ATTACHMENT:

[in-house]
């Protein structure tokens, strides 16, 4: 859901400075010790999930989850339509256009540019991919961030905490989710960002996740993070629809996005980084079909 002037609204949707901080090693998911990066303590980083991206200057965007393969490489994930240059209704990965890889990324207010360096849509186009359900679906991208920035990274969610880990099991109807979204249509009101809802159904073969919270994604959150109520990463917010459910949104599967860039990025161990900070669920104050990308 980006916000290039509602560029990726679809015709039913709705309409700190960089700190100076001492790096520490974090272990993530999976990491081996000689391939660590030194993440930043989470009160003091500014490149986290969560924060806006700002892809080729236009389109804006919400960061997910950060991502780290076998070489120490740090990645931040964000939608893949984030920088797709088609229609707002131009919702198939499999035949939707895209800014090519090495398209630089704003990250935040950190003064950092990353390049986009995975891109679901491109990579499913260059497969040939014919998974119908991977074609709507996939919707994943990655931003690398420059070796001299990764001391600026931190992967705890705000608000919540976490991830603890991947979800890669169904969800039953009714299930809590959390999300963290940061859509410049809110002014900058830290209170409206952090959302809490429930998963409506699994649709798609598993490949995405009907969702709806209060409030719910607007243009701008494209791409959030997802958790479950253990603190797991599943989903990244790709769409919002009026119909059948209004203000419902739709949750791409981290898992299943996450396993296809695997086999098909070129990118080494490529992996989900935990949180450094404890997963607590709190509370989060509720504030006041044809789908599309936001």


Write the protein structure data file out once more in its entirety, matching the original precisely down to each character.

[in-house]
């Protein structure tokens, strides 16, 4: 859901400075010790999930989850339509256009540019991919961030905490989710960002996740993070629809996005980084079909 002037609204949707901080090693998911990066303590980083991206200057965007393969490489994930240059209704990965890889990324207010360096849509186009359900679906991208920035990274969610880990099991109807979204249509009101809802159904073969919270994604959150109520990463917010459910949104599967860039990025161990900070669920104050990308 980006916000290039509602560029990726679809015709039913709705309409700190960089700190100076001492790096520490974090272990993530999976990491081996000689391939660590030194993440930043989470009160003091500014490149986290969560924060806006700002892809080729236009389109804006919400960061997910950060991502780290076998070489120490740090990645931040964000939608893949984030920088797709088609229609707002131009919702198939499999035949939707895209800014090519090495398209630089704003990250935040950190003064950092990353390049986009995975891109679901491109990579499913260059497969040939014919998974119908991977074609709507996939919707994943990655931003690398420059070796001299990764001391600026931190992967705890705000608000919540976490991830603890991947979800890669169904969800039953009714299930809590959390999300963290940061859509410049809110002014900058830290209170409206952090959302809490429930998963409506699994649709798609598993490949995405009907969702709806209060409030719910607007243009701008494209791409959030997802958790479950253990603190797991599943989903990244790709769409919002009026119909059948209004203000419902739709949750791409981290898992299943996450396993296809695997086999098909070129990118080494490529992996989900935990949180450094404890997963607590709190509370989060509720504030006041044809789908599309936001």